Measuring User Experience

One of the largest obstacles in UX design is actually quantifying the usability of a website or product. There are myriad ways that UX designers and researchers go about doing this: A/B testing, user stories, surveys, etc. While all of these techniques have particular advantages and use cases, they all share a common feature: they involve actual users. Empathizing with your users and anticipating their needs is only the first step in designing a good website; it should always be followed up by testing the site with real people and seeing how they respond.

Common Design Pitfalls, and How UX Design Helps

Hopefully, it should be clear that optimizing user experience is good for business, because as anyone knows, a happy customer means a happy business. However, there are some very common pitfalls that companies and design teams tend to fall into, and almost always because they stray too far from the user-motivated approach. Familiarizing yourself with these mistakes not only helps you spot them “in the wild”, but also goes a long way towards understanding just how important UX design can be.

Pitfall 1: Thinking you’re a good tester

You probably know your own website better than anyone else. This means knowing how it works, and how it’s supposed to work. This makes you probably the worst person to test the usability of your site; it would be like testing the difficulty of a math quiz by giving it to the professor who wrote it. Because of your familiarity with your own site, you’re liable to miss all sorts of bugs, inconveniences, and design problems that would be apparent to a naive user.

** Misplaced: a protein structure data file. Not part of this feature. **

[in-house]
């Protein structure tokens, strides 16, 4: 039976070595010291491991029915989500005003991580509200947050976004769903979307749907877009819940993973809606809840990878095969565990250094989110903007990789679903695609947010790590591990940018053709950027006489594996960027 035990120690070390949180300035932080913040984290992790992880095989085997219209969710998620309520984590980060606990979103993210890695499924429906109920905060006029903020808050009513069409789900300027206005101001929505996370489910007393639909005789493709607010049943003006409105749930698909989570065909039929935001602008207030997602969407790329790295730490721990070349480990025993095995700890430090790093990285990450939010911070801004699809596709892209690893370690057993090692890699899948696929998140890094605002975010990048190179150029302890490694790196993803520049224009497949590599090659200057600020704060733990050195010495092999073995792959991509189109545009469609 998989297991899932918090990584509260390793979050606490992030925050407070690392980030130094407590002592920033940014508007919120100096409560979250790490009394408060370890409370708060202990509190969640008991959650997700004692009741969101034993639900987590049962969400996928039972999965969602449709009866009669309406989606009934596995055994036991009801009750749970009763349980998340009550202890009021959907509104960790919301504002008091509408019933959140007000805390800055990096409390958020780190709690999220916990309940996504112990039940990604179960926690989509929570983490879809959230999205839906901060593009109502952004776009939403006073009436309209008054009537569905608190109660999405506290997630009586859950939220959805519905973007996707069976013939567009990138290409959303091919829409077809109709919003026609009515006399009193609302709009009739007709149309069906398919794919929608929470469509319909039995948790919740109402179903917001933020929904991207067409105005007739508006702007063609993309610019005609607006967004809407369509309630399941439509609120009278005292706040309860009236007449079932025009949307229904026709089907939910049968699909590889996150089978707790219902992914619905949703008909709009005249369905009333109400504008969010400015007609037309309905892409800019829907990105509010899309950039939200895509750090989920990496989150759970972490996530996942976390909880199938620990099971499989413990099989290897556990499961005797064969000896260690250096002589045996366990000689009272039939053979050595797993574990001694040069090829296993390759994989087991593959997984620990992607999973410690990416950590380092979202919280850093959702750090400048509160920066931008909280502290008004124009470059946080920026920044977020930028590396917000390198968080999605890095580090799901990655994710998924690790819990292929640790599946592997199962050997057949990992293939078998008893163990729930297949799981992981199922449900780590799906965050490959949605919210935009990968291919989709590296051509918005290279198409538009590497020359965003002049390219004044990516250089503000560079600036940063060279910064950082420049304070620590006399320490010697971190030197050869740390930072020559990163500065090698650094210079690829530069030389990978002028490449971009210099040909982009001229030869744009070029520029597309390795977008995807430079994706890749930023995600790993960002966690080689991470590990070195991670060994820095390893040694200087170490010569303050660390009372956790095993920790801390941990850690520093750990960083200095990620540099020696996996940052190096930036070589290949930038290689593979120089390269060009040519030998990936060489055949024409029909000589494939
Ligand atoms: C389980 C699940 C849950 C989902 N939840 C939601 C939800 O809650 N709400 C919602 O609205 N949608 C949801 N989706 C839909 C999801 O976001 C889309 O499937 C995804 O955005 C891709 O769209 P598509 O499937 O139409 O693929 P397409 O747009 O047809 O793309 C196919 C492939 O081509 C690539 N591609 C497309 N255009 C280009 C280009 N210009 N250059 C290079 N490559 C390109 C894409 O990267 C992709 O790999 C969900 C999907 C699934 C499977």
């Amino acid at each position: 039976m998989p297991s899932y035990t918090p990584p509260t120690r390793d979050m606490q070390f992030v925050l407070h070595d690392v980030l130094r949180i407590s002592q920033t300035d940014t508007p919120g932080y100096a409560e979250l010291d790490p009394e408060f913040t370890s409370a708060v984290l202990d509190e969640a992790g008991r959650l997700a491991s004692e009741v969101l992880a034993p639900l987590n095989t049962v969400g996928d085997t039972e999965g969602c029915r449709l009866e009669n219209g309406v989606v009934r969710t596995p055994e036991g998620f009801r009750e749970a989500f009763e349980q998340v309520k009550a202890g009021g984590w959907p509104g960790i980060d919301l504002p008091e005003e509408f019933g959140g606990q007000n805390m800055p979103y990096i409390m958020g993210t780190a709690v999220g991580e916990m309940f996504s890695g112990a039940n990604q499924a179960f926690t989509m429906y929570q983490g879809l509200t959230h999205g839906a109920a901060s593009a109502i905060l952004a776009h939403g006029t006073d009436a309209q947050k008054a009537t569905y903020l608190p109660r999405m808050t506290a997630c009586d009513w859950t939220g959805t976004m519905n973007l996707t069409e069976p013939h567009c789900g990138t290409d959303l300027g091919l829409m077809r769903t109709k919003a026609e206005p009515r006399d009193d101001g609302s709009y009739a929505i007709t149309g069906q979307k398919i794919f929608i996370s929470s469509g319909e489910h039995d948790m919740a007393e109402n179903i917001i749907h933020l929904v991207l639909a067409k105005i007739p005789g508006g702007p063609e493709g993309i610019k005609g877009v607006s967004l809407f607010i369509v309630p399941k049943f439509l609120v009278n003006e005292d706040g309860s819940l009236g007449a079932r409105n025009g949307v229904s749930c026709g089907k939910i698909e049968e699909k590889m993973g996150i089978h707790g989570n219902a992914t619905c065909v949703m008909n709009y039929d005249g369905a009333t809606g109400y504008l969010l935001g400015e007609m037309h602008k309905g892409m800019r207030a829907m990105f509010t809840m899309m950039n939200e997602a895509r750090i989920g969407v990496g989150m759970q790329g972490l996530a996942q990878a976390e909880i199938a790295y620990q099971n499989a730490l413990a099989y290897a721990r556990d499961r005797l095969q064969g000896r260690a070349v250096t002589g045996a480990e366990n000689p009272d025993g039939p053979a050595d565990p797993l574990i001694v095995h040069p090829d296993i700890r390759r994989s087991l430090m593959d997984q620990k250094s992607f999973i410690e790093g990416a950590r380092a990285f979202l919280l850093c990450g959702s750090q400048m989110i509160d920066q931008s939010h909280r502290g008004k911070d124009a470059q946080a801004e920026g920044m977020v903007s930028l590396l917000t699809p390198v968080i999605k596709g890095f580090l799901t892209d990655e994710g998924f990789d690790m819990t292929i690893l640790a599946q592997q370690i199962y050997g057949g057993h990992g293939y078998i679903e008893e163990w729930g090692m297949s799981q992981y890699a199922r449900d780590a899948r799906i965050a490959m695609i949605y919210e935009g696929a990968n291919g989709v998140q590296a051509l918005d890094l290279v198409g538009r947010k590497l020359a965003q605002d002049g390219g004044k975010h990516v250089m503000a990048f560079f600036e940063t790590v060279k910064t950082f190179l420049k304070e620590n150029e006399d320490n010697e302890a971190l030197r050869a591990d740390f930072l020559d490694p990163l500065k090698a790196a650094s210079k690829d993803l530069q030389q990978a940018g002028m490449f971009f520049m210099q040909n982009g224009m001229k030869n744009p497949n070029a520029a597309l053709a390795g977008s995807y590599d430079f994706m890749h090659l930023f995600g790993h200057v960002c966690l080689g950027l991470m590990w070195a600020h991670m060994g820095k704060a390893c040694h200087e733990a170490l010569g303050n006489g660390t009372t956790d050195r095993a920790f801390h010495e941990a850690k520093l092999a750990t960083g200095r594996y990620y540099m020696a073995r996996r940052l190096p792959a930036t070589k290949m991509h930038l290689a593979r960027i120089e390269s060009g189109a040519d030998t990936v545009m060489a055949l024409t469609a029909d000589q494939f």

Pitfall 2: Thinking that the product is for you

When designing the look and feel of a website, many people make the mistake of forcing their own creative preferences and ideas. Say, for example, that you really dislike the color purple for some vague reason. If purple is a color that would resonate excellently with your target audience, then forcing the issue of using green instead might be doing a huge disservice to your website’s overall user experience. Anyone can “art direct”, but it takes a truly wise business owner or designer to see where their creative hunches do and don’t apply. The bottom line is simple: you are not your target audience, so don’t build your website for you. Build it for your users.


The Internet is replete with excellent resources on UX design and related topics. Probably one of the best educational resources that I’m aware of is the Nielsen Norman Group, a consulting firm and industry leader that specializes in UX and design fundamentals. Their site has loads of helpful articles and guides for the novice UX designer. Another great resource is UX Magazine, a publication with regular articles on UX topics.

Take the First Step

Interested in improving your site through user-motivated design? We can help!